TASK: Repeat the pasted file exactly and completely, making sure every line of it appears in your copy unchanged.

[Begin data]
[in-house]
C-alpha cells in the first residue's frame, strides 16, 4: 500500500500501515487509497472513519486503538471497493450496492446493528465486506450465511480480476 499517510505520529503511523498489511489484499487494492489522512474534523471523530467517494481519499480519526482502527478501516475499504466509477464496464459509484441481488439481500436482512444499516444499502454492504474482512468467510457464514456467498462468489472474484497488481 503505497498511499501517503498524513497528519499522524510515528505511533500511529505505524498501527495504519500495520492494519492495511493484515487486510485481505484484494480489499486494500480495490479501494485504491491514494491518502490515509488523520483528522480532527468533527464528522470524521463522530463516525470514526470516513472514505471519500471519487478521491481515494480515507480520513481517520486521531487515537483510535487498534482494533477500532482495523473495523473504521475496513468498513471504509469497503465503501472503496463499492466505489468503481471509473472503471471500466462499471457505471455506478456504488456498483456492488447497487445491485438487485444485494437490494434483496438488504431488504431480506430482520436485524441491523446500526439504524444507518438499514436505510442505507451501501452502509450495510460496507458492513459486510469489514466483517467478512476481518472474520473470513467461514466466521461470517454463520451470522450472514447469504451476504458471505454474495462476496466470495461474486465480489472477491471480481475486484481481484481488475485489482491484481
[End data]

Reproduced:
[in-house]
C-alpha cells in the first residue's frame, strides 16, 4: 500500500500501515487509497472513519486503538471497493450496492446493528465486506450465511480480476 499517510505520529503511523498489511489484499487494492489522512474534523471523530467517494481519499480519526482502527478501516475499504466509477464496464459509484441481488439481500436482512444499516444499502454492504474482512468467510457464514456467498462468489472474484497488481 503505497498511499501517503498524513497528519499522524510515528505511533500511529505505524498501527495504519500495520492494519492495511493484515487486510485481505484484494480489499486494500480495490479501494485504491491514494491518502490515509488523520483528522480532527468533527464528522470524521463522530463516525470514526470516513472514505471519500471519487478521491481515494480515507480520513481517520486521531487515537483510535487498534482494533477500532482495523473495523473504521475496513468498513471504509469497503465503501472503496463499492466505489468503481471509473472503471471500466462499471457505471455506478456504488456498483456492488447497487445491485438487485444485494437490494434483496438488504431488504431480506430482520436485524441491523446500526439504524444507518438499514436505510442505507451501501452502509450495510460496507458492513459486510469489514466483517467478512476481518472474520473470513467461514466466521461470517454463520451470522450472514447469504451476504458471505454474495462476496466470495461474486465480489472477491471480481475486484481481484481488475485489482491484481